The variations, which are reported here, have already been reported as an individual case of variations, but occurrence of variations of the bilateral renal arteries, right renal veins, and atypical right testicular vessels in the same person have rarely been reported to the best of our knowledge. Similar works previously described the multiple variations associated with malrotated kidneys that had bilateral renal arteries and an additional right renal vein  or multiple right renal vessels . Multiple renal vessels associated with the testicular vessels also described as double renal vessels and testicular arteries in left side  or multiple right renal vessels directly associated with testicular vessels . The frequent variation on the gonadal artery is a right testicular artery arising from the right renal artery and a left artery with an aortic origin (2.6–6%) [1, 17].
Variations in the right renal vein (up to 30% of individuals) are more often reported as compared to the left renal vein [4, 9, 16]. Major variants include the dual renal veins: the lower renal vein of double renal veins was draining into the inferior vena cava indirectly via the upper renal vein [8, 19] or a single hilar vein splits into ‘Y’-shaped 2 components with an accessory renal artery passing through the space between the inferior vena cava and the 2 components of the right renal vein . Minor variants include the drainage of a gonadal vein into the right renal vein, which was historically described by Zumstein 4 times in 220 observations in the right side . For the right testicular vein, various termination sites have been described including the renal vein (4.2–7%) [5, 16], the accessory renal vein (1.3%)  and the junction of the vena cava with the renal vein in 12.5% .
The abnormalities in the urogenital artery are frequent, well-described embryological point of view, and so need no further detailed discussion [7, 9, 15, 16]. Briefly, mesonephric arteries are divided into cranial, middle and caudal in embryo: the testicular artery normally originated from the caudal group while the middle group gives rise to the renal arteries from the definitive branches of the urogenital rete arteriosum. Variations in the number of urogenital arteries are result from errors in vessel embryogenesis, which are closely related to the double movements including ascending kidneys and descending testes. In the present case, the abnormalities in the urogenital artery might be considered to originate from the middle group of mesonephric arteries, although any of the arteries can become the testicular artery.
Contrary to the arteries, there is vast network of three pair of parallel veins in communication during 4th to 8th week: the posterior cardinal veins, the subcardinal veins and the supracardinal veins. The normal testicular veins, the renal veins, and the segments of the inferior vena cava into which the testicular veins drain, have a common origin from the foetal subcardinal vein. The right subcardinal vein becomes the main drainage channel and develops into the renal segment of the inferior vena cava, right renal vein and right testicular vein [9, 11, 12, 16]. In this context, variations of the urogenital veins are caused by dysplasia of the subcardinal venous system during embryogenesis. In our case, the right testicular vein derives from the caudal portion of the right subcardinal vein that terminates in the subsupracardinal anastomosis. The drainage of the right testicular vein into the right renal vein is due to shift and migration of termination of the caudal segment of the right subcardinal vein to the right renal vein portion of subcardinal sinus as previously suggested .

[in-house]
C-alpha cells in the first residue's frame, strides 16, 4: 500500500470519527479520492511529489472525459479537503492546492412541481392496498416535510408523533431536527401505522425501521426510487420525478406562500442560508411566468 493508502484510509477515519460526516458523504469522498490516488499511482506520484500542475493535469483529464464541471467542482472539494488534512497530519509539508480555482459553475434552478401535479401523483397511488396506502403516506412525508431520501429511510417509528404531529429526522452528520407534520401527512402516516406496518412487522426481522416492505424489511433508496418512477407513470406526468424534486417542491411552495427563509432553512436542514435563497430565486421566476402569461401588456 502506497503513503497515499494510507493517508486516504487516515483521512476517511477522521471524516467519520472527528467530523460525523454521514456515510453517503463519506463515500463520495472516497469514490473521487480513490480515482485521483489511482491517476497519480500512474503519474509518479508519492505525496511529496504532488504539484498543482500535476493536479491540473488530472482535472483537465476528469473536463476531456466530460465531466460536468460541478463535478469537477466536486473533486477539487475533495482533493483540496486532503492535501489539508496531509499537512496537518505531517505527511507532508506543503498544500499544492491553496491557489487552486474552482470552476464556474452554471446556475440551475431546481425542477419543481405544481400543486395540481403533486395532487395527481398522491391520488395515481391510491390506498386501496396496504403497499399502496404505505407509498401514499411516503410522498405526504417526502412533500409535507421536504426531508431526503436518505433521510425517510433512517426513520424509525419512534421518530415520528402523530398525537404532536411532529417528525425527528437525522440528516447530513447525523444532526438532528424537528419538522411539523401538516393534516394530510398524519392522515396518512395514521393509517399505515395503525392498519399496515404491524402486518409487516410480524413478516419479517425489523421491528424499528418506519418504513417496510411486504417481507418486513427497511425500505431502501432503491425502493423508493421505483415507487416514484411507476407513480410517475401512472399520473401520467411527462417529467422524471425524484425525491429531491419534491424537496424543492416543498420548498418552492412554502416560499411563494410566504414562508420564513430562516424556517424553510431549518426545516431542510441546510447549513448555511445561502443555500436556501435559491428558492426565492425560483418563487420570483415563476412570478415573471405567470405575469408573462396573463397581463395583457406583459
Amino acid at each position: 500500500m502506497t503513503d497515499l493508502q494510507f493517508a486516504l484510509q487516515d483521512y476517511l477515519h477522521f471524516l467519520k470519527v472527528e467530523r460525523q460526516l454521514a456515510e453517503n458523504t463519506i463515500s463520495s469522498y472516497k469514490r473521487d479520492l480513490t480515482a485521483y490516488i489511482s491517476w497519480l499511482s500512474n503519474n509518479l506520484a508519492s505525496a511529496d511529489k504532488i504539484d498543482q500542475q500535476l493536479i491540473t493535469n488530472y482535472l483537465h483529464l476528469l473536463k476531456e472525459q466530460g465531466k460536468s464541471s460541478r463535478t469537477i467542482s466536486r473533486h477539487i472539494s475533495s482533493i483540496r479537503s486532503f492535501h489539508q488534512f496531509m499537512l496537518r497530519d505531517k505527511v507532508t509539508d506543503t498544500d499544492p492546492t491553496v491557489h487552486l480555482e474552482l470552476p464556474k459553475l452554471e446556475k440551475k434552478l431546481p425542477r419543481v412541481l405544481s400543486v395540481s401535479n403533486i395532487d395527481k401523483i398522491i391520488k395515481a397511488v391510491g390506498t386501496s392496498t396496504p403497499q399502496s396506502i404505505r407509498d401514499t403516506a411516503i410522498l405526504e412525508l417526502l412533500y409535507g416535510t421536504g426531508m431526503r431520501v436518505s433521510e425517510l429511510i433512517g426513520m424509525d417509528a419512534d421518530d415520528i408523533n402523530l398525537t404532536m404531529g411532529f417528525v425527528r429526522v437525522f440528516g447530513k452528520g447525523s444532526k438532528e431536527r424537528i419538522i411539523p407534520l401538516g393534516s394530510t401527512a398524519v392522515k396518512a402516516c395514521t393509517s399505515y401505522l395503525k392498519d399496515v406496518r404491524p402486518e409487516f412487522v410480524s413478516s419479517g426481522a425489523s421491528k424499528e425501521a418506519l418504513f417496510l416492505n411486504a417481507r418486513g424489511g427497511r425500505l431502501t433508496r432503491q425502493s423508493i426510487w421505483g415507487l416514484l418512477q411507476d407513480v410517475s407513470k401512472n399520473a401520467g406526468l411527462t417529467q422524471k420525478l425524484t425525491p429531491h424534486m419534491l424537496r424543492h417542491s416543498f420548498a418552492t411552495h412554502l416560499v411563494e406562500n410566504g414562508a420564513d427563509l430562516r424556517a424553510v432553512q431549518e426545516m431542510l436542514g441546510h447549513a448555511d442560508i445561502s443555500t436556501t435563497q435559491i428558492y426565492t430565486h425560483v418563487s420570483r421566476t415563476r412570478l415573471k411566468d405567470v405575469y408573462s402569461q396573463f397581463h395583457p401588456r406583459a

Variations in the number of urogenital vessels are clinically silent and go unnoticed until they are discovered during a surgical procedure or at necropsy , but also appeared in hydronephrosis  or entrapment of the left testicular artery . Since the right renal vein may branch prior to its union with the inferior vena cava to let the right testicular artery pass through (4%) , also observed in this case, complex variations in the urogenital vessels might increase the risk of the renal transplantation, varicocelectomy or abdominal/retroperitoneal vascular operations .
Taken together, we found 2 right and 3 left renal arteries, double right renal veins, right testicular artery arisen from the right main renal artery and right testicular vein as a tributary of an additional right renal vein in a Korean male cadaver. To our knowledge, this anatomic variation has rarely been described, although the variations on the multiple renal veins associated with atypical right testicular vein might be clinically silent. The multiple variations in urogenital vessels can be explained by the embryogenesis and a deeper knowledge of the probable congenital anomalies of the urogenital vessels is useful for clinicians as well as anatomists.